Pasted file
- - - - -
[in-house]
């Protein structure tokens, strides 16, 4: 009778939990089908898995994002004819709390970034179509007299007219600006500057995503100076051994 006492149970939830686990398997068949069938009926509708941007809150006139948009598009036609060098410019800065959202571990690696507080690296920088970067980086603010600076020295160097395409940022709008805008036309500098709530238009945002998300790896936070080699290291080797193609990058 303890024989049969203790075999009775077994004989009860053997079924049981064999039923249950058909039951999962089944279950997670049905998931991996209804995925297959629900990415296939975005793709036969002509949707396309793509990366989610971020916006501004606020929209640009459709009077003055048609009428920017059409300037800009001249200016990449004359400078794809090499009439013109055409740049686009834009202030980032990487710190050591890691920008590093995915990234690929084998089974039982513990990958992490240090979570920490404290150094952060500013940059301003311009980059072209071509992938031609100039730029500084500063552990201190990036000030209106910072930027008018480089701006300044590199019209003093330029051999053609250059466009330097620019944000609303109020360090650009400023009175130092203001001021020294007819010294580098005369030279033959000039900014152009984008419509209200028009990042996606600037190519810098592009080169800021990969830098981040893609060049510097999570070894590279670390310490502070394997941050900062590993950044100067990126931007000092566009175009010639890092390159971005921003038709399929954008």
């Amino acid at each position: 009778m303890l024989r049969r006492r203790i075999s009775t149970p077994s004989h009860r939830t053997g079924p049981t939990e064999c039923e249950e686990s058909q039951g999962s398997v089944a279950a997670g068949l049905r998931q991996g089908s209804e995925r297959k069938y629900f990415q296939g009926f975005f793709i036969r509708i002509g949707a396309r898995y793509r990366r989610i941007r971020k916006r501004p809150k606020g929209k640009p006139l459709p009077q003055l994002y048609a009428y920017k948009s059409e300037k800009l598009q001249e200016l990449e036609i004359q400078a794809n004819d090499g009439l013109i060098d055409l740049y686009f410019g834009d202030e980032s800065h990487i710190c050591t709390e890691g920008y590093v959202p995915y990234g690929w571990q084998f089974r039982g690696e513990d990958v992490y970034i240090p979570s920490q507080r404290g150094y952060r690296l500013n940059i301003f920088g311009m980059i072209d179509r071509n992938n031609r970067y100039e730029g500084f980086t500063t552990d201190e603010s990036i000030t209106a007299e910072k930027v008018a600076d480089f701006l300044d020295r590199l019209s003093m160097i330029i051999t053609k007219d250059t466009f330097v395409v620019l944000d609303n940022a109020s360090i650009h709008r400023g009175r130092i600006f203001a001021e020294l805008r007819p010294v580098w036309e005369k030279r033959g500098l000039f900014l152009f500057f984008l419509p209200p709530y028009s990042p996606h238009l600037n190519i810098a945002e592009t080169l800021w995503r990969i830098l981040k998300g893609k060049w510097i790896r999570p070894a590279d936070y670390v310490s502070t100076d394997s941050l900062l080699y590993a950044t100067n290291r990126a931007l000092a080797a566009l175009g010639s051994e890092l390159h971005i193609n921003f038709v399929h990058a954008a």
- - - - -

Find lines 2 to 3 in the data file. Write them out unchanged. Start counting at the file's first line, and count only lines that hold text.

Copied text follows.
């Protein structure tokens, strides 16, 4: 009778939990089908898995994002004819709390970034179509007299007219600006500057995503100076051994 006492149970939830686990398997068949069938009926509708941007809150006139948009598009036609060098410019800065959202571990690696507080690296920088970067980086603010600076020295160097395409940022709008805008036309500098709530238009945002998300790896936070080699290291080797193609990058 303890024989049969203790075999009775077994004989009860053997079924049981064999039923249950058909039951999962089944279950997670049905998931991996209804995925297959629900990415296939975005793709036969002509949707396309793509990366989610971020916006501004606020929209640009459709009077003055048609009428920017059409300037800009001249200016990449004359400078794809090499009439013109055409740049686009834009202030980032990487710190050591890691920008590093995915990234690929084998089974039982513990990958992490240090979570920490404290150094952060500013940059301003311009980059072209071509992938031609100039730029500084500063552990201190990036000030209106910072930027008018480089701006300044590199019209003093330029051999053609250059466009330097620019944000609303109020360090650009400023009175130092203001001021020294007819010294580098005369030279033959000039900014152009984008419509209200028009990042996606600037190519810098592009080169800021990969830098981040893609060049510097999570070894590279670390310490502070394997941050900062590993950044100067990126931007000092566009175009010639890092390159971005921003038709399929954008």
């Amino acid at each position: 009778m303890l024989r049969r006492r203790i075999s009775t149970p077994s004989h009860r939830t053997g079924p049981t939990e064999c039923e249950e686990s058909q039951g999962s398997v089944a279950a997670g068949l049905r998931q991996g089908s209804e995925r297959k069938y629900f990415q296939g009926f975005f793709i036969r509708i002509g949707a396309r898995y793509r990366r989610i941007r971020k916006r501004p809150k606020g929209k640009p006139l459709p009077q003055l994002y048609a009428y920017k948009s059409e300037k800009l598009q001249e200016l990449e036609i004359q400078a794809n004819d090499g009439l013109i060098d055409l740049y686009f410019g834009d202030e980032s800065h990487i710190c050591t709390e890691g920008y590093v959202p995915y990234g690929w571990q084998f089974r039982g690696e513990d990958v992490y970034i240090p979570s920490q507080r404290g150094y952060r690296l500013n940059i301003f920088g311009m980059i072209d179509r071509n992938n031609r970067y100039e730029g500084f980086t500063t552990d201190e603010s990036i000030t209106a007299e910072k930027v008018a600076d480089f701006l300044d020295r590199l019209s003093m160097i330029i051999t053609k007219d250059t466009f330097v395409v620019l944000d609303n940022a109020s360090i650009h709008r400023g009175r130092i600006f203001a001021e020294l805008r007819p010294v580098w036309e005369k030279r033959g500098l000039f900014l152009f500057f984008l419509p209200p709530y028009s990042p996606h238009l600037n190519i810098a945002e592009t080169l800021w995503r990969i830098l981040k998300g893609k060049w510097i790896r999570p070894a590279d936070y670390v310490s502070t100076d394997s941050l900062l080699y590993a950044t100067n290291r990126a931007l000092a080797a566009l175009g010639s051994e890092l390159h971005i193609n921003f038709v399929h990058a954008a």